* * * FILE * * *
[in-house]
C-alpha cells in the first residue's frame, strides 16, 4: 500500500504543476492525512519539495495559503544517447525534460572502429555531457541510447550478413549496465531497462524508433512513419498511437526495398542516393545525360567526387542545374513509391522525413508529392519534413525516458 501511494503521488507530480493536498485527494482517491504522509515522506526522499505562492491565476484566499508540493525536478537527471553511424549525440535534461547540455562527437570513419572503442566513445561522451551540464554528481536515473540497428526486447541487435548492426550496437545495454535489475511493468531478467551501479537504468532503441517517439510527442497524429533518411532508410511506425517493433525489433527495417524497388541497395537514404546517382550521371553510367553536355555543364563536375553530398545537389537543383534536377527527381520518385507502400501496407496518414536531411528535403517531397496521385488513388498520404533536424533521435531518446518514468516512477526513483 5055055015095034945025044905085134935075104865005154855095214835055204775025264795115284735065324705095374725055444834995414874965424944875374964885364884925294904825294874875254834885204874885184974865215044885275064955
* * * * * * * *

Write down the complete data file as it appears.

[in-house]
C-alpha cells in the first residue's frame, strides 16, 4: 500500500504543476492525512519539495495559503544517447525534460572502429555531457541510447550478413549496465531497462524508433512513419498511437526495398542516393545525360567526387542545374513509391522525413508529392519534413525516458 501511494503521488507530480493536498485527494482517491504522509515522506526522499505562492491565476484566499508540493525536478537527471553511424549525440535534461547540455562527437570513419572503442566513445561522451551540464554528481536515473540497428526486447541487435548492426550496437545495454535489475511493468531478467551501479537504468532503441517517439510527442497524429533518411532508410511506425517493433525489433527495417524497388541497395537514404546517382550521371553510367553536355555543364563536375553530398545537389537543383534536377527527381520518385507502400501496407496518414536531411528535403517531397496521385488513388498520404533536424533521435531518446518514468516512477526513483 5055055015095034945025044905085134935075104865005154855095214835055204775025264795115284735065324705095374725055444834995414874965424944875374964885364884925294904825294874875254834885204874885184974865215044885275064955